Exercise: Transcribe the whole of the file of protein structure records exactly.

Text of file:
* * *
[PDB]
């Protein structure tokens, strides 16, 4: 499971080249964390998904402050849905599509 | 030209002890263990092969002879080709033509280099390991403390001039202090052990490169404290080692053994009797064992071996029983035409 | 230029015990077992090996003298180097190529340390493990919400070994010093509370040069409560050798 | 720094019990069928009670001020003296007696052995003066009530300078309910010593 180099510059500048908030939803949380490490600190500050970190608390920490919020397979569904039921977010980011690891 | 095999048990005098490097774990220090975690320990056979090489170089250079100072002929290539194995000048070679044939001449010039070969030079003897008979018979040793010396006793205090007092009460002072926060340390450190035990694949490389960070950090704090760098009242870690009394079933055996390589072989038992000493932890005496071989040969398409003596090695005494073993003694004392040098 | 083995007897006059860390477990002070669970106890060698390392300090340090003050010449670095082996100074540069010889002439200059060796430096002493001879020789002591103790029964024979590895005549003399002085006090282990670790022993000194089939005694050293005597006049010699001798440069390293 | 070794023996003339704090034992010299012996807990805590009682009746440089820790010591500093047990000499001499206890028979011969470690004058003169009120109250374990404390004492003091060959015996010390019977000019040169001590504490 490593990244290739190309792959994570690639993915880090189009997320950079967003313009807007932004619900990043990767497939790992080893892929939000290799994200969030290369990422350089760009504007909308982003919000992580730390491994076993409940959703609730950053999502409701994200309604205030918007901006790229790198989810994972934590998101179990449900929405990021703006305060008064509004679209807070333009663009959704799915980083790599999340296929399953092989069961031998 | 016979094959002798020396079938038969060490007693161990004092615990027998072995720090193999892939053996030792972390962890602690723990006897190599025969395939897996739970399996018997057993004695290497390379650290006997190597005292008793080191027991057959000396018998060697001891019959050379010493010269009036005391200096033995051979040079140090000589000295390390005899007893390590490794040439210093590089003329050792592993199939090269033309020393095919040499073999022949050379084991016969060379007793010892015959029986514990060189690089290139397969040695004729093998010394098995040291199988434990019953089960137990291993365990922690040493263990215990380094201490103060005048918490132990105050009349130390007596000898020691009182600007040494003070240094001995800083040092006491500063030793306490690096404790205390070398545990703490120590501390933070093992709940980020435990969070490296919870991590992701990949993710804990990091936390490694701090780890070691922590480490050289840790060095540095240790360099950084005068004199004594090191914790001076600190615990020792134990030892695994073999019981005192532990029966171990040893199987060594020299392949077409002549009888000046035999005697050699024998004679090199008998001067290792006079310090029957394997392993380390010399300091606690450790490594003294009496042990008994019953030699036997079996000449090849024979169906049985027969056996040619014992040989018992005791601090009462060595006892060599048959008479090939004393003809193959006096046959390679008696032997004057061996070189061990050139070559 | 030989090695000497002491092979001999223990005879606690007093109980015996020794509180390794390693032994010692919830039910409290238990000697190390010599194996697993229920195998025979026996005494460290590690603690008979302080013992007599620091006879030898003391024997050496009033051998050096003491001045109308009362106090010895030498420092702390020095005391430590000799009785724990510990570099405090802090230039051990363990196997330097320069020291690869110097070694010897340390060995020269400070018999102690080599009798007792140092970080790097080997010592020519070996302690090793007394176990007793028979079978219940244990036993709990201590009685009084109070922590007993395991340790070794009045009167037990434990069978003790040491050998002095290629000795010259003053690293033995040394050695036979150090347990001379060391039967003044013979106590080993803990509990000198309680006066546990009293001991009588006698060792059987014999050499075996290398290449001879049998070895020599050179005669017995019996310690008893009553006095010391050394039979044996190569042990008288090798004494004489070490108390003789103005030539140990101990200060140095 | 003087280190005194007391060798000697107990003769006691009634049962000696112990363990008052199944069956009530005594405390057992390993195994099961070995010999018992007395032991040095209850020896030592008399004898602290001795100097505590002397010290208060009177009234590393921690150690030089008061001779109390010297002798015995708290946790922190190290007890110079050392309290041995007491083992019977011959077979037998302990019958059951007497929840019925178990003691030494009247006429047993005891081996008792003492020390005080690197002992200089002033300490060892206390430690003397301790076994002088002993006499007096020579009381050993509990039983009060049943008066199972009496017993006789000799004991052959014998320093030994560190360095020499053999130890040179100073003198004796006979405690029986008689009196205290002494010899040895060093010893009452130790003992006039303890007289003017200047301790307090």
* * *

[PDB]
């Protein structure tokens, strides 16, 4: 499971080249964390998904402050849905599509 | 030209002890263990092969002879080709033509280099390991403390001039202090052990490169404290080692053994009797064992071996029983035409 | 230029015990077992090996003298180097190529340390493990919400070994010093509370040069409560050798 | 720094019990069928009670001020003296007696052995003066009530300078309910010593 180099510059500048908030939803949380490490600190500050970190608390920490919020397979569904039921977010980011690891 | 095999048990005098490097774990220090975690320990056979090489170089250079100072002929290539194995000048070679044939001449010039070969030079003897008979018979040793010396006793205090007092009460002072926060340390450190035990694949490389960070950090704090760098009242870690009394079933055996390589072989038992000493932890005496071989040969398409003596090695005494073993003694004392040098 | 083995007897006059860390477990002070669970106890060698390392300090340090003050010449670095082996100074540069010889002439200059060796430096002493001879020789002591103790029964024979590895005549003399002085006090282990670790022993000194089939005694050293005597006049010699001798440069390293 | 070794023996003339704090034992010299012996807990805590009682009746440089820790010591500093047990000499001499206890028979011969470690004058003169009120109250374990404390004492003091060959015996010390019977000019040169001590504490 490593990244290739190309792959994570690639993915880090189009997320950079967003313009807007932004619900990043990767497939790992080893892929939000290799994200969030290369990422350089760009504007909308982003919000992580730390491994076993409940959703609730950053999502409701994200309604205030918007901006790229790198989810994972934590998101179990449900929405990021703006305060008064509004679209807070333009663009959704799915980083790599999340296929399953092989069961031998 | 016979094959002798020396079938038969060490007693161990004092615990027998072995720090193999892939053996030792972390962890602690723990006897190599025969395939897996739970399996018997057993004695290497390379650290006997190597005292008793080191027991057959000396018998060697001891019959050379010493010269009036005391200096033995051979040079140090000589000295390390005899007893390590490794040439210093590089003329050792592993199939090269033309020393095919040499073999022949050379084991016969060379007793010892015959029986514990060189690089290139397969040695004729093998010394098995040291199988434990019953089960137990291993365990922690040493263990215990380094201490103060005048918490132990105050009349130390007596000898020691009182600007040494003070240094001995800083040092006491500063030793306490690096404790205390070398545990703490120590501390933070093992709940980020435990969070490296919870991590992701990949993710804990990091936390490694701090780890070691922590480490050289840790060095540095240790360099950084005068004199004594090191914790001076600190615990020792134990030892695994073999019981005192532990029966171990040893199987060594020299392949077409002549009888000046035999005697050699024998004679090199008998001067290792006079310090029957394997392993380390010399300091606690450790490594003294009496042990008994019953030699036997079996000449090849024979169906049985027969056996040619014992040989018992005791601090009462060595006892060599048959008479090939004393003809193959006096046959390679008696032997004057061996070189061990050139070559 | 030989090695000497002491092979001999223990005879606690007093109980015996020794509180390794390693032994010692919830039910409290238990000697190390010599194996697993229920195998025979026996005494460290590690603690008979302080013992007599620091006879030898003391024997050496009033051998050096003491001045109308009362106090010895030498420092702390020095005391430590000799009785724990510990570099405090802090230039051990363990196997330097320069020291690869110097070694010897340390060995020269400070018999102690080599009798007792140092970080790097080997010592020519070996302690090793007394176990007793028979079978219940244990036993709990201590009685009084109070922590007993395991340790070794009045009167037990434990069978003790040491050998002095290629000795010259003053690293033995040394050695036979150090347990001379060391039967003044013979106590080993803990509990000198309680006066546990009293001991009588006698060792059987014999050499075996290398290449001879049998070895020599050179005669017995019996310690008893009553006095010391050394039979044996190569042990008288090798004494004489070490108390003789103005030539140990101990200060140095 | 003087280190005194007391060798000697107990003769006691009634049962000696112990363990008052199944069956009530005594405390057992390993195994099961070995010999018992007395032991040095209850020896030592008399004898602290001795100097505590002397010290208060009177009234590393921690150690030089008061001779109390010297002798015995708290946790922190190290007890110079050392309290041995007491083992019977011959077979037998302990019958059951007497929840019925178990003691030494009247006429047993005891081996008792003492020390005080690197002992200089002033300490060892206390430690003397301790076994002088002993006499007096020579009381050993509990039983009060049943008066199972009496017993006789000799004991052959014998320093030994560190360095020499053999130890040179100073003198004796006979405690029986008689009196205290002494010899040895060093010893009452130790003992006039303890007289003017200047301790307090």